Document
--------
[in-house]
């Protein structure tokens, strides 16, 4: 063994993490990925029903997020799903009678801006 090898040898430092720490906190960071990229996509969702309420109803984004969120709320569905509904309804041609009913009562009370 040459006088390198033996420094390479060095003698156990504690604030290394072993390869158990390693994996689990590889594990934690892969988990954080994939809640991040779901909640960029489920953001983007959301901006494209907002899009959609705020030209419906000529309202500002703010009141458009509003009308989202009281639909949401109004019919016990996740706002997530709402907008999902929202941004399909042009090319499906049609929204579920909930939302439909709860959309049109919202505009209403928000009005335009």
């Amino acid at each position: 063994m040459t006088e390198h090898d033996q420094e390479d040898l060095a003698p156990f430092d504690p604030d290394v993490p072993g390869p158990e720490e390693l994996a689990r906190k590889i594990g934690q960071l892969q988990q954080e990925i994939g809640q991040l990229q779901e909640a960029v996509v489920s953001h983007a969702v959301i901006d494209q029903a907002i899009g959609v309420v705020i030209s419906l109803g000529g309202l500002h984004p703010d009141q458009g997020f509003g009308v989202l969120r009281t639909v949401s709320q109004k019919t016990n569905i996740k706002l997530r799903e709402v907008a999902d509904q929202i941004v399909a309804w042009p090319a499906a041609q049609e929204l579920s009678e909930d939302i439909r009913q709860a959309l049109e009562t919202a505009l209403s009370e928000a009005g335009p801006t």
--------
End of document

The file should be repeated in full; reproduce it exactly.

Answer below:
[in-house]
């Protein structure tokens, strides 16, 4: 063994993490990925029903997020799903009678801006 090898040898430092720490906190960071990229996509969702309420109803984004969120709320569905509904309804041609009913009562009370 040459006088390198033996420094390479060095003698156990504690604030290394072993390869158990390693994996689990590889594990934690892969988990954080994939809640991040779901909640960029489920953001983007959301901006494209907002899009959609705020030209419906000529309202500002703010009141458009509003009308989202009281639909949401109004019919016990996740706002997530709402907008999902929202941004399909042009090319499906049609929204579920909930939302439909709860959309049109919202505009209403928000009005335009």
């Amino acid at each position: 063994m040459t006088e390198h090898d033996q420094e390479d040898l060095a003698p156990f430092d504690p604030d290394v993490p072993g390869p158990e720490e390693l994996a689990r906190k590889i594990g934690q960071l892969q988990q954080e990925i994939g809640q991040l990229q779901e909640a960029v996509v489920s953001h983007a969702v959301i901006d494209q029903a907002i899009g959609v309420v705020i030209s419906l109803g000529g309202l500002h984004p703010d009141q458009g997020f509003g009308v989202l969120r009281t639909v949401s709320q109004k019919t016990n569905i996740k706002l997530r799903e709402v907008a999902d509904q929202i941004v399909a309804w042009p090319a499906a041609q049609e929204l579920s009678e909930d939302i439909r009913q709860a959309l049109e009562t919202a505009l209403s009370e928000a009005g335009p801006t």